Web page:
Tuesday, June 05, 2012

Evaluating the Twins Draft

The Twins had five picks in the first 100 places this year. As I pointed out earlier, after the first 100 picks the draft really is a crapshoot. There will be players who make the big leagues but they will be few and far between. In the 130th spot in the draft, three players have made it to the big leagues from the last 20 years. Two of those had three at bats between them. Only Eric Byrnes contributed anything at the big league level.

After taking Byron Buxton in the first round, the Twins seem to have focused on hard throwing pitchers who will move through the system quickly. Even the high school kid, Jose Berrios, taken with the 32nd pick looks like he is pretty polished for a high school pitcher. The three college kids  taken with the next three picks, Luke Bard, Mason Melotakis, and JT Chargois,  all project as relief pitchers with some closer potential on the upside. Chargois, who mostly played first base in college as well as closing, may not develop as quickly as the others.

Its likely the Twins will give some of these guys a chance to develop the pitches to be starters the same way they did Carlos Gutierrez, a first round pick fin 2008. Guttierez is now a reliever at AAA who has had some injury issues this year, but still projects as a solid bullpen contributor with a great sinking fastball. I would expect the pitchers taken in this draft to end up in that same spot.

The last kid the Twins took with their top 100 picks was Adam Walker, a high school hitter with tremendous power. He lacks a defensive position. He has the speed to play a corner outfield spot, but a below average arm.  And there are doubts that he will make enough contact to make use of all that power. He is the kind of high risk - high reward player that makes sense this late in the draft.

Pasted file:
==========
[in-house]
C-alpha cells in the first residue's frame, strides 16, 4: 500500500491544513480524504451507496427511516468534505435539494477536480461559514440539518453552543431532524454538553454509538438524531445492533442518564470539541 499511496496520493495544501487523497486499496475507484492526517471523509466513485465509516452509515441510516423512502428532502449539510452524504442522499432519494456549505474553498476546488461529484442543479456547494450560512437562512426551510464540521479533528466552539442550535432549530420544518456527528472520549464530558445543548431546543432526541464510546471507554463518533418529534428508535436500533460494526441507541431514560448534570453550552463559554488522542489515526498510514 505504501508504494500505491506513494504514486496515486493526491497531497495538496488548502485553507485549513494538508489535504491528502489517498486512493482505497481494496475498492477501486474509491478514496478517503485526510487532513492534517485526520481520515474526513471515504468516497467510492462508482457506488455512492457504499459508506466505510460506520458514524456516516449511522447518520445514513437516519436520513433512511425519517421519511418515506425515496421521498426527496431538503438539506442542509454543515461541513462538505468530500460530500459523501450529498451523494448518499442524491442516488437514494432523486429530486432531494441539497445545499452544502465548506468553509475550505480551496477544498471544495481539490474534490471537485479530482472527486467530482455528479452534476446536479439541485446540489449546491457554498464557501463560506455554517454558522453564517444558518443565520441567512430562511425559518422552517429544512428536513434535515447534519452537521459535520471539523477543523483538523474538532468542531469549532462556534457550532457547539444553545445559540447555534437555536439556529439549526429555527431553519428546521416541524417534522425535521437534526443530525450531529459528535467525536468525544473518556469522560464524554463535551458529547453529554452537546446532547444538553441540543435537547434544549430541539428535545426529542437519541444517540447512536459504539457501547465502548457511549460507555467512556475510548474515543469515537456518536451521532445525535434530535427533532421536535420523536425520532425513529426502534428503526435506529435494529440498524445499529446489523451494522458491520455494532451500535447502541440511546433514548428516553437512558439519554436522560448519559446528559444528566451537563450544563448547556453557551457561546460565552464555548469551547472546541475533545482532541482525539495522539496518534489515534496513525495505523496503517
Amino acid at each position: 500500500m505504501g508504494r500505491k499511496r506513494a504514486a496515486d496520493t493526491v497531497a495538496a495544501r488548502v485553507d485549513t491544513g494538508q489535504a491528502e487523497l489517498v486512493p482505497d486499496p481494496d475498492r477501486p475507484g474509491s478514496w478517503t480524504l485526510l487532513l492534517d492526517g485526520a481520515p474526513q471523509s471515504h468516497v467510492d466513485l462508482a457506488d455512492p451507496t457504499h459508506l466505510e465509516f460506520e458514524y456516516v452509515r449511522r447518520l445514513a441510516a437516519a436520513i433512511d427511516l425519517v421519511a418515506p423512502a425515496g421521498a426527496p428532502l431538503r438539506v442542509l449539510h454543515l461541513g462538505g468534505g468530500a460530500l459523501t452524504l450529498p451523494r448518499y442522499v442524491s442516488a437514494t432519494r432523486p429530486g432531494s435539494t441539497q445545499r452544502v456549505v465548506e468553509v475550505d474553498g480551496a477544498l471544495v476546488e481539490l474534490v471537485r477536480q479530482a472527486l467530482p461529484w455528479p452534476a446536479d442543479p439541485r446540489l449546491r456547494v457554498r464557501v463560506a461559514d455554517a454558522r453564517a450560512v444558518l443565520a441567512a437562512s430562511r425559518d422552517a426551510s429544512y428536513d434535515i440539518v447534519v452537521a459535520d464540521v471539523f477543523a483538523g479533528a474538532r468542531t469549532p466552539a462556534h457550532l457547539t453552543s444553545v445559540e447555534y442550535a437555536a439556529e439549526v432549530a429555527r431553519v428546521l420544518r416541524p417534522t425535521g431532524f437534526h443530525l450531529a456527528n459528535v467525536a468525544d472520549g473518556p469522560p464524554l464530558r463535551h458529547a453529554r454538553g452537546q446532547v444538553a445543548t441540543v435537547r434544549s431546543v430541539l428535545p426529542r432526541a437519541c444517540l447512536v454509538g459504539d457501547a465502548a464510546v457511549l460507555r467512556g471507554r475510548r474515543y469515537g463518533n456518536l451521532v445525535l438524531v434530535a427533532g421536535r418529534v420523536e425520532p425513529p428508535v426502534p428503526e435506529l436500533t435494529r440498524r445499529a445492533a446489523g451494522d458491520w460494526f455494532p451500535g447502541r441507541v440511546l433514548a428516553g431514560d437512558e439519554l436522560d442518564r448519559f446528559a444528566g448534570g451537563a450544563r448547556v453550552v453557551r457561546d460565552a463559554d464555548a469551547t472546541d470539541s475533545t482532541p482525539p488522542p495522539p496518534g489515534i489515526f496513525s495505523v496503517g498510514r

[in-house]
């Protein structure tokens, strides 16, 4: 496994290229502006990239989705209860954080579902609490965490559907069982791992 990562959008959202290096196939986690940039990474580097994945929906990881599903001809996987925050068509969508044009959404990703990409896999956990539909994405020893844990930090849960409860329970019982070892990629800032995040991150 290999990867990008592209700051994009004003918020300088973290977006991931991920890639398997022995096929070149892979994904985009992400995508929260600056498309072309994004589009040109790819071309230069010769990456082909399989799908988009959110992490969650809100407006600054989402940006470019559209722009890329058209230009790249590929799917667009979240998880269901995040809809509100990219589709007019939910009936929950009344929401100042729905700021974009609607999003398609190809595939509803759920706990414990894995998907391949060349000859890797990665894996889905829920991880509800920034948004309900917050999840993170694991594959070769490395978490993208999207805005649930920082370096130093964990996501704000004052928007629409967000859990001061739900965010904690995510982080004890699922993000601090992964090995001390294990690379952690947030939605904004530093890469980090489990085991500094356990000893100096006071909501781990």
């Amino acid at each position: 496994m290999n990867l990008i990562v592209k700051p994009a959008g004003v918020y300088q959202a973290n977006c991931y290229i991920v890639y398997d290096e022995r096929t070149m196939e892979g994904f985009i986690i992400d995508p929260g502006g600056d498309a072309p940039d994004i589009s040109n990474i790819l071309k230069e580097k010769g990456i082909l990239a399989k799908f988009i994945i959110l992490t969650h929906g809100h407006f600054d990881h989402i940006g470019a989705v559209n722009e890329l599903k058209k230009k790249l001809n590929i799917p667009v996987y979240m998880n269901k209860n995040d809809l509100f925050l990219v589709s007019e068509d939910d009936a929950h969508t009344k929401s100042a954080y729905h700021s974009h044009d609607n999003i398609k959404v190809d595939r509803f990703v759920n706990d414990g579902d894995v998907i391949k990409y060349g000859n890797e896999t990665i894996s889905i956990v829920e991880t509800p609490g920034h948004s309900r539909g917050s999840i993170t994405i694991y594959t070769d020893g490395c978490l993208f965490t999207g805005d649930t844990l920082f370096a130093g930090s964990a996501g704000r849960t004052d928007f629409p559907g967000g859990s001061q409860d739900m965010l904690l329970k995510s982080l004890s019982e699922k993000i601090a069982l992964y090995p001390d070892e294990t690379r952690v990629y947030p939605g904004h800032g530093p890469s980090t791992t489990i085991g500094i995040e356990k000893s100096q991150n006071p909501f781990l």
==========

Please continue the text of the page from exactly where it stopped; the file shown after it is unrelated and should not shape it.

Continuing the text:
In fact, you could say the same of all these guys except Buxton. This was projected as a weak draft and it appears the Twins have gone after players with plus major league skills, rather than load up on guys with at best average major league potential.

The rest of the draft isn't meaningless, but any evaluation of it is. The simple truth is no one taken beyond the first 100 picks is at all likely to provide much benefit at the major league level. They all have that potential, or they wouldn't be drafted,  but picking out the ones that will defy that rule is a fools game.

Monday, June 04, 2012

Those Twins Draft Picks

We will be hearing a lot of angst about the Twins' first choice of Byron Buxton, a high school outfielder, in the Twins blogsphere for the next four or five years. There will no doubt be one or more college pitchers who will be contributing at the major league level while Buxton develops. It could well be 2020 before Buxton establishes himself as a major leaguer.

The Twins later choices are the kinds of players you expect at that point. Both look to have the stuff to be solid bullpen arms with some potential to develop into starters. Luke Bard, the college pitcher, is a fastball/slider guy who could move through the system like Jesse Crain. Orlando Berrios is a high school pitcher reported to have a good fastball and solid curve.  He is a small right hander, which generally models as a bullpen pitcher, but he apparently has a changeup that could develop into a third pitch as a starter.

The difference between these last two picks and the next few picks tomorrow are pretty marginal. Most of them will not contribute much, if anything, at the major league level. But with several picks, the Twins will hope to get lucky on at least one them. After Buxton, its really a numbers game. You take a lot of guys and hope you find a Morneau, Radke or Blackburn in the mix.

Draft Day! Justin Verlander or Adam Johnson?

Today is the first day of the major league draft. There are several things to remember about the major league draft that makes it a little different.

The first thing to realize is that it will likely be about 8 years before we can fully evaluate the results of today's draft. Tom Kelly used to say that it takes 1000 major league at bats before you know what kind of player you have. Torii Hunter, Denard Span and Michael Cuddyer all hit that 1000 at bat point about eight years after they were drafted. Joe Mauer is an exception who did better than that. Those were all high school players and college players will develop a little quicker than that. Todd Walker hit the 1000 at bat point 5 years after he was drafted and the Twins jettisoned him the next year.